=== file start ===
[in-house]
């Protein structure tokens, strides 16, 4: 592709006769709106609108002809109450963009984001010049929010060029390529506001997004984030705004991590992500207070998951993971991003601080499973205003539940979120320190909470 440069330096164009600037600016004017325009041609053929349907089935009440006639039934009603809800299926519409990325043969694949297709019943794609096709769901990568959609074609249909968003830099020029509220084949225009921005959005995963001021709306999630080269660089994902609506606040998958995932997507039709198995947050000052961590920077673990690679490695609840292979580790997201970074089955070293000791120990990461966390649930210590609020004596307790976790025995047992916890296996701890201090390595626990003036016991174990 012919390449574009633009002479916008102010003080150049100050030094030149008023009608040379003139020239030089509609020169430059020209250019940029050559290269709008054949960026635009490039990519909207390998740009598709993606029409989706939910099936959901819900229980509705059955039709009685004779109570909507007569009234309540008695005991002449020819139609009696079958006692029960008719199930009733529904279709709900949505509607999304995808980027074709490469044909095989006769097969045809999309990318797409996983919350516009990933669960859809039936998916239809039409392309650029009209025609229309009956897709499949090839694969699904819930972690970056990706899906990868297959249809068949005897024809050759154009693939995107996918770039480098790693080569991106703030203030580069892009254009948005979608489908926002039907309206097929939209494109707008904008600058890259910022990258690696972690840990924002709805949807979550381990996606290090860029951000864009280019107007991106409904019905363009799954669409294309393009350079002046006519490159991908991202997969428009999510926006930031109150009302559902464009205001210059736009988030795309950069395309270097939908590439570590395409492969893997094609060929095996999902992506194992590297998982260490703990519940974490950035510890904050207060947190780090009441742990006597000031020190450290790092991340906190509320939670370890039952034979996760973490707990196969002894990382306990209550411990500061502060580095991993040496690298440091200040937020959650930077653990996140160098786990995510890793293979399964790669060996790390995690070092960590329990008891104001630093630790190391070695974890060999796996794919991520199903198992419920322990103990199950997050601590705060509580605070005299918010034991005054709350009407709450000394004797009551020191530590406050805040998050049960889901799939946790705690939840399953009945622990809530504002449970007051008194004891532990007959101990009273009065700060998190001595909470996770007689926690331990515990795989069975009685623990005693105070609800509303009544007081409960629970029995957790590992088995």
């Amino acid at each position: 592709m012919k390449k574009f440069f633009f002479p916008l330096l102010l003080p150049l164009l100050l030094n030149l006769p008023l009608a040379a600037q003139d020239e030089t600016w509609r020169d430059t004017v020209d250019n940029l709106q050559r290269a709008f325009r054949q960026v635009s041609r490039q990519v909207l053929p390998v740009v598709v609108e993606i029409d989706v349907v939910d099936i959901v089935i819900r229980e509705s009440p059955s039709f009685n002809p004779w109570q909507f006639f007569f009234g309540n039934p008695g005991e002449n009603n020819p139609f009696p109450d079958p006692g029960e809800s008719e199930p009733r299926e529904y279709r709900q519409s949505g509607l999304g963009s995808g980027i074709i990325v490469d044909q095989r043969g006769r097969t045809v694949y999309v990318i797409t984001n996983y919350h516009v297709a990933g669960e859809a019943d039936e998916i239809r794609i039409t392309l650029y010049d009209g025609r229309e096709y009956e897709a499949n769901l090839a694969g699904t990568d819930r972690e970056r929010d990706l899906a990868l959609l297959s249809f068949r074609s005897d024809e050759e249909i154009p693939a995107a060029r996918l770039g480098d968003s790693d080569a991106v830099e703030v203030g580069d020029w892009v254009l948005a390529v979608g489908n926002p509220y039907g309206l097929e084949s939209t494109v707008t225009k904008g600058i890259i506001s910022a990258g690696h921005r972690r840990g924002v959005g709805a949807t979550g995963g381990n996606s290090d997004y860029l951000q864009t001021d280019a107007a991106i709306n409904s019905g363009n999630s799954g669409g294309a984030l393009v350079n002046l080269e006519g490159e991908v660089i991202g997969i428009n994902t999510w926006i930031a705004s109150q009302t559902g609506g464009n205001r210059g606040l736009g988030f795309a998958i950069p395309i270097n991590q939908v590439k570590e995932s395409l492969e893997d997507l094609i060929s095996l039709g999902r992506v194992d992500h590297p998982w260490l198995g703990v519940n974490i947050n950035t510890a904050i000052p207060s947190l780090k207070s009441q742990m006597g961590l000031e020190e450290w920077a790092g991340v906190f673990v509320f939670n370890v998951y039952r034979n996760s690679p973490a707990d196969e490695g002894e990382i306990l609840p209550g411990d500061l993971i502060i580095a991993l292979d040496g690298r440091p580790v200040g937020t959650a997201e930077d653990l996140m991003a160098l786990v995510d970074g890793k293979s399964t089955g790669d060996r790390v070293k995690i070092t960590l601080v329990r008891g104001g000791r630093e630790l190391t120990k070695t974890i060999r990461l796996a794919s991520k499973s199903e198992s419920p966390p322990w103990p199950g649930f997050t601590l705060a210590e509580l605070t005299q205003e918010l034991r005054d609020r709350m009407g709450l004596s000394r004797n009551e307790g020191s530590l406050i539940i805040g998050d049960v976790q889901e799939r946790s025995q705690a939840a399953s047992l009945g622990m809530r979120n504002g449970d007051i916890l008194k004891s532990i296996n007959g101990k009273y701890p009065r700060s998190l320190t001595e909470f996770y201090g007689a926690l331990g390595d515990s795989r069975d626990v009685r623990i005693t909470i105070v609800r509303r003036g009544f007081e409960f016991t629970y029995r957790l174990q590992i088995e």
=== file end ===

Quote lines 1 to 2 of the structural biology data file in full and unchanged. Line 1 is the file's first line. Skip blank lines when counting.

[in-house]
């Protein structure tokens, strides 16, 4: 592709006769709106609108002809109450963009984001010049929010060029390529506001997004984030705004991590992500207070998951993971991003601080499973205003539940979120320190909470 440069330096164009600037600016004017325009041609053929349907089935009440006639039934009603809800299926519409990325043969694949297709019943794609096709769901990568959609074609249909968003830099020029509220084949225009921005959005995963001021709306999630080269660089994902609506606040998958995932997507039709198995947050000052961590920077673990690679490695609840292979580790997201970074089955070293000791120990990461966390649930210590609020004596307790976790025995047992916890296996701890201090390595626990003036016991174990 012919390449574009633009002479916008102010003080150049100050030094030149008023009608040379003139020239030089509609020169430059020209250019940029050559290269709008054949960026635009490039990519909207390998740009598709993606029409989706939910099936959901819900229980509705059955039709009685004779109570909507007569009234309540008695005991002449020819139609009696079958006692029960008719199930009733529904279709709900949505509607999304995808980027074709490469044909095989006769097969045809999309990318797409996983919350516009990933669960859809039936998916239809039409392309650029009209025609229309009956897709499949090839694969699904819930972690970056990706899906990868297959249809068949005897024809050759154009693939995107996918770039480098790693080569991106703030203030580069892009254009948005979608489908926002039907309206097929939209494109707008904008600058890259910022990258690696972690840990924002709805949807979550381990996606290090860029951000864009280019107007991106409904019905363009799954669409294309393009350079002046006519490159991908991202997969428009999510926006930031109150009302559902464009205001210059736009988030795309950069395309270097939908590439570590395409492969893997094609060929095996999902992506194992590297998982260490703990519940974490950035510890904050207060947190780090009441742990006597000031020190450290790092991340906190509320939670370890039952034979996760973490707990196969002894990382306990209550411990500061502060580095991993040496690298440091200040937020959650930077653990996140160098786990995510890793293979399964790669060996790390995690070092960590329990008891104001630093630790190391070695974890060999796996794919991520199903198992419920322990103990199950997050601590705060509580605070005299918010034991005054709350009407709450000394004797009551020191530590406050805040998050049960889901799939946790705690939840399953009945622990809530504002449970007051008194004891532990007959101990009273009065700060998190001595909470996770007689926690331990515990795989069975009685623990005693105070609800509303009544007081409960629970029995957790590992088995």